# Documentation

## Parameterizing Functions

### Overview

This topic explains how to store or access extra parameters for mathematical functions that you pass to MATLAB® function functions, such as `fzero` or `integral`.

MATLAB function functions evaluate mathematical expressions over a range of values. They are called function functions because they are functions that accept a function handle (a pointer to a function) as an input. Each of these functions expects that your objective function has a specific number of input variables. For example, `fzero` and `integral` accept handles to functions that have exactly one input variable.

Suppose you want to find the zero of the cubic polynomial x3 `+` bx `+` c for different values of the coefficients b and c. Although you could create a function that accepts three input variables (x, b, and c), you cannot pass a function handle that requires all three of those inputs to `fzero`. However, you can take advantage of properties of anonymous or nested functions to define values for additional inputs.

### Parameterizing Using Nested Functions

One approach for defining parameters is to use a nested function—a function completely contained within another function in a program file. For this example, create a file named `findzero.m` that contains a parent function `findzero` and a nested function `poly`:

```function y = findzero(b,c,x0) y = fzero(@poly,x0); function y = poly(x) y = x^3 + b*x + c; end end```

The nested function defines the cubic polynomial with one input variable, `x`. The parent function accepts the parameters `b` and `c` as input values. The reason to nest `poly` within `findzero` is that nested functions share the workspace of their parent functions. Therefore, the `poly` function can access the values of `b` and `c` that you pass to `findzero`.

To find a zero of the polynomial with `b = 2` and ```c = 3.5```, using the starting point `x0 = 0`, you can call `findzero` from the command line:

`x = findzero(2,3.5,0)`
```x = -1.0945```

### Parameterizing Using Anonymous Functions

Another approach for accessing extra parameters is to use an anonymous function. Anonymous functions are functions that you can define in a single command, without creating a separate program file. They can use any variables that are available in the current workspace.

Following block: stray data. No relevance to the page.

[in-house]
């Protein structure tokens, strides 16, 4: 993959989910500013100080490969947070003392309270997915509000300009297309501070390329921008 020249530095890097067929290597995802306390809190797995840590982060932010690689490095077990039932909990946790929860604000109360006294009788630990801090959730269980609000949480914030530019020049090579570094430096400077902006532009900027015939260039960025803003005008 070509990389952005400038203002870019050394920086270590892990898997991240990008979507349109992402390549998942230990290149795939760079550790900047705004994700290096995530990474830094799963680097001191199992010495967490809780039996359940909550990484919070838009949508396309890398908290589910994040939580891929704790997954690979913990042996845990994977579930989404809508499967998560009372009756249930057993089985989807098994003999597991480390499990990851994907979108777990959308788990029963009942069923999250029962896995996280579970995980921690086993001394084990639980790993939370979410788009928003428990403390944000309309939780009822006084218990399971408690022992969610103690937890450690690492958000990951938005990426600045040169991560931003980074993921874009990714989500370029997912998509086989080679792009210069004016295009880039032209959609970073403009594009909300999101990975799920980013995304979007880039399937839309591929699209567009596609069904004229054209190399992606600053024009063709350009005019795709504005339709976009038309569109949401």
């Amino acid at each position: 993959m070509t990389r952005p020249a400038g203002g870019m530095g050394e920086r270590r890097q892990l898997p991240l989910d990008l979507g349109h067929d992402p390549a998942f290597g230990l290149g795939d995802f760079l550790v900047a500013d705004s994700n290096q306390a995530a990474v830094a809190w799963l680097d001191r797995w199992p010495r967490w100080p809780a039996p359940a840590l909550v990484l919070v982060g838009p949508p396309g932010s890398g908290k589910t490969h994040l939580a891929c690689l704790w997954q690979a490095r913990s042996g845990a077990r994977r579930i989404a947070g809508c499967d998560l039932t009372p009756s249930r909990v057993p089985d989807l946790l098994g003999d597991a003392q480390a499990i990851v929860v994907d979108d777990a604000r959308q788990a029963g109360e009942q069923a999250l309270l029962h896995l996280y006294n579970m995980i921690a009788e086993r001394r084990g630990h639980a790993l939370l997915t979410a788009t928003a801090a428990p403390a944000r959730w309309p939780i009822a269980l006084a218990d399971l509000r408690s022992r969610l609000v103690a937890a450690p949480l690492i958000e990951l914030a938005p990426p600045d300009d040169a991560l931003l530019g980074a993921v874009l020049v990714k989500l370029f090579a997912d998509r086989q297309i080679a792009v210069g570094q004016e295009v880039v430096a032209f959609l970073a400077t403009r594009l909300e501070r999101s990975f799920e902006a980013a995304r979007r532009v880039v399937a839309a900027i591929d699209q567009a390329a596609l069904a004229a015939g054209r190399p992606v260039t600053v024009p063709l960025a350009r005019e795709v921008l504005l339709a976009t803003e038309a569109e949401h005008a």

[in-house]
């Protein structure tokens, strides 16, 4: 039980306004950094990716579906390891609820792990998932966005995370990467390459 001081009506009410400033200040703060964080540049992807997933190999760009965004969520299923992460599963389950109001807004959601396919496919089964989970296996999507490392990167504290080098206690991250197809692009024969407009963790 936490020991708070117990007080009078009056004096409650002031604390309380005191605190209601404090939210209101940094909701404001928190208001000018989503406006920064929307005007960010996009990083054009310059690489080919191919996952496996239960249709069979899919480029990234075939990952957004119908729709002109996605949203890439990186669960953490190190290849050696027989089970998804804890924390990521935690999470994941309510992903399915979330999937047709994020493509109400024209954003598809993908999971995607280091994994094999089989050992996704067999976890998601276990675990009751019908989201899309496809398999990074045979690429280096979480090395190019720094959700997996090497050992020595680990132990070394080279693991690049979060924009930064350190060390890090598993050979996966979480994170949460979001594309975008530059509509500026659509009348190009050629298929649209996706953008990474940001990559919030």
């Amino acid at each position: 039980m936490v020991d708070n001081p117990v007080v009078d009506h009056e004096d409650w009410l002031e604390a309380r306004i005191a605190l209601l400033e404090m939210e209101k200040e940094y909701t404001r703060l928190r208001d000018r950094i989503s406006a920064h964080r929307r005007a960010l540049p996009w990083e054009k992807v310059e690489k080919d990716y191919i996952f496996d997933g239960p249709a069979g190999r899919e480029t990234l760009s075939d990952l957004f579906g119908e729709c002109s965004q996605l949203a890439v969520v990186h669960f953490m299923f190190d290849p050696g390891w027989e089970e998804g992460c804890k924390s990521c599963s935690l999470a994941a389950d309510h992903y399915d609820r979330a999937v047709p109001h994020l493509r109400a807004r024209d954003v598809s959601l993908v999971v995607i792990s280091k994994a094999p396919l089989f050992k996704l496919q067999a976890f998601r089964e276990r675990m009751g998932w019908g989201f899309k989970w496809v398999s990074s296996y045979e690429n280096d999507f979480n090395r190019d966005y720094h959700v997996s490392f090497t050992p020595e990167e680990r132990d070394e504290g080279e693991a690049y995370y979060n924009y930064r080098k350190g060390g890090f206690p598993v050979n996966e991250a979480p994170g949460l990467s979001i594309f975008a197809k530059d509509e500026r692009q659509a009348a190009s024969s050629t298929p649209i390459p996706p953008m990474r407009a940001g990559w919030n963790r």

For example, create a handle to an anonymous function that describes the cubic polynomial, and find the zero:

```b = 2; c = 3.5; cubicpoly = @(x) x^3 + b*x + c; x = fzero(cubicpoly,0)```
```x = -1.0945```

Variable `cubicpoly` is a function handle for an anonymous function that has one input, `x`. Inputs for anonymous functions appear in parentheses immediately following the `@` symbol that creates the function handle. Because `b` and `c` are in the workspace when you create `cubicpoly`, the anonymous function does not require inputs for those coefficients.

You do not need to create an intermediate variable, `cubicpoly`, for the anonymous function. Instead, you can include the entire definition of the function handle within the call to `fzero`:

```b = 2; c = 3.5; x = fzero(@(x) x^3 + b*x + c,0)```
```x = -1.0945```

You also can use anonymous functions to call more complicated objective functions that you define in a function file. For example, suppose you have a file named `cubicpoly.m` with this function definition:

```function y = cubicpoly(x,b,c) y = x^3 + b*x + c; end```

At the command line, define `b` and `c`, and then call `fzero` with an anonymous function that invokes `cubicpoly`:

```b = 2; c = 3.5; x = fzero(@(x) cubicpoly(x,b,c),0)```
```x = -1.0945```
 Note:   To change the values of the parameters, you must create a new anonymous function. For example:```b = 10; c = 25; x = fzero(@(x) x^3 + b*x + c,0);```

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